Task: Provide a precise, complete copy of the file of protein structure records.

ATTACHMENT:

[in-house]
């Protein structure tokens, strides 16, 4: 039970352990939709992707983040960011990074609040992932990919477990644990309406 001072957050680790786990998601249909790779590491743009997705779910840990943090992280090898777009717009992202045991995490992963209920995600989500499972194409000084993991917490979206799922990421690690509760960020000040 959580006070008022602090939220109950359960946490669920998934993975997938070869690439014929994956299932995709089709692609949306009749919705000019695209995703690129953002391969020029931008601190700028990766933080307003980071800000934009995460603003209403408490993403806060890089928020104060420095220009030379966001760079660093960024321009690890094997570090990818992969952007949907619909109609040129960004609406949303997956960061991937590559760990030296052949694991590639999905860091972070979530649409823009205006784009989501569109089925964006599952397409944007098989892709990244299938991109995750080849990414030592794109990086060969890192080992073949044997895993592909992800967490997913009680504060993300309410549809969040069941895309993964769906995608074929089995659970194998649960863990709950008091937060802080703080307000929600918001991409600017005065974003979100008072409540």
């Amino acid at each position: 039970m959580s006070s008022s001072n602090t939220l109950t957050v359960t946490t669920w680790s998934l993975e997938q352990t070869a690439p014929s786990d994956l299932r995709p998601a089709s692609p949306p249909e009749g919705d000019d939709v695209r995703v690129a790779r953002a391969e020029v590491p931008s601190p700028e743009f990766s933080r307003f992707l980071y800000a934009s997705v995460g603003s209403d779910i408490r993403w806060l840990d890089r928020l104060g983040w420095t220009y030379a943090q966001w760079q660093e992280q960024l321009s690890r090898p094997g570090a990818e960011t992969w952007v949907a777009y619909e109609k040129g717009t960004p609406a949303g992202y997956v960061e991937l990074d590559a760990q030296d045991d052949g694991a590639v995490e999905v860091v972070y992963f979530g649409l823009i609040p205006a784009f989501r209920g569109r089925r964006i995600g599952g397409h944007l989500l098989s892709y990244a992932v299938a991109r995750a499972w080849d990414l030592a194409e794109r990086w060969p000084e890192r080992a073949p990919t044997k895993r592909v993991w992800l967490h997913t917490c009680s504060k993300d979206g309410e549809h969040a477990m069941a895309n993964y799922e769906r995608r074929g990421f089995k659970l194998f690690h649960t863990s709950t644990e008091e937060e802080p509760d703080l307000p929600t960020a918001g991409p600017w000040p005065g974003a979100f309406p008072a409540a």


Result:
[in-house]
């Protein structure tokens, strides 16, 4: 039970352990939709992707983040960011990074609040992932990919477990644990309406 001072957050680790786990998601249909790779590491743009997705779910840990943090992280090898777009717009992202045991995490992963209920995600989500499972194409000084993991917490979206799922990421690690509760960020000040 959580006070008022602090939220109950359960946490669920998934993975997938070869690439014929994956299932995709089709692609949306009749919705000019695209995703690129953002391969020029931008601190700028990766933080307003980071800000934009995460603003209403408490993403806060890089928020104060420095220009030379966001760079660093960024321009690890094997570090990818992969952007949907619909109609040129960004609406949303997956960061991937590559760990030296052949694991590639999905860091972070979530649409823009205006784009989501569109089925964006599952397409944007098989892709990244299938991109995750080849990414030592794109990086060969890192080992073949044997895993592909992800967490997913009680504060993300309410549809969040069941895309993964769906995608074929089995659970194998649960863990709950008091937060802080703080307000929600918001991409600017005065974003979100008072409540």
């Amino acid at each position: 039970m959580s006070s008022s001072n602090t939220l109950t957050v359960t946490t669920w680790s998934l993975e997938q352990t070869a690439p014929s786990d994956l299932r995709p998601a089709s692609p949306p249909e009749g919705d000019d939709v695209r995703v690129a790779r953002a391969e020029v590491p931008s601190p700028e743009f990766s933080r307003f992707l980071y800000a934009s997705v995460g603003s209403d779910i408490r993403w806060l840990d890089r928020l104060g983040w420095t220009y030379a943090q966001w760079q660093e992280q960024l321009s690890r090898p094997g570090a990818e960011t992969w952007v949907a777009y619909e109609k040129g717009t960004p609406a949303g992202y997956v960061e991937l990074d590559a760990q030296d045991d052949g694991a590639v995490e999905v860091v972070y992963f979530g649409l823009i609040p205006a784009f989501r209920g569109r089925r964006i995600g599952g397409h944007l989500l098989s892709y990244a992932v299938a991109r995750a499972w080849d990414l030592a194409e794109r990086w060969p000084e890192r080992a073949p990919t044997k895993r592909v993991w992800l967490h997913t917490c009680s504060k993300d979206g309410e549809h969040a477990m069941a895309n993964y799922e769906r995608r074929g990421f089995k659970l194998f690690h649960t863990s709950t644990e008091e937060e802080p509760d703080l307000p929600t960020a918001g991409p600017w000040p005065g974003a979100f309406p008072a409540a």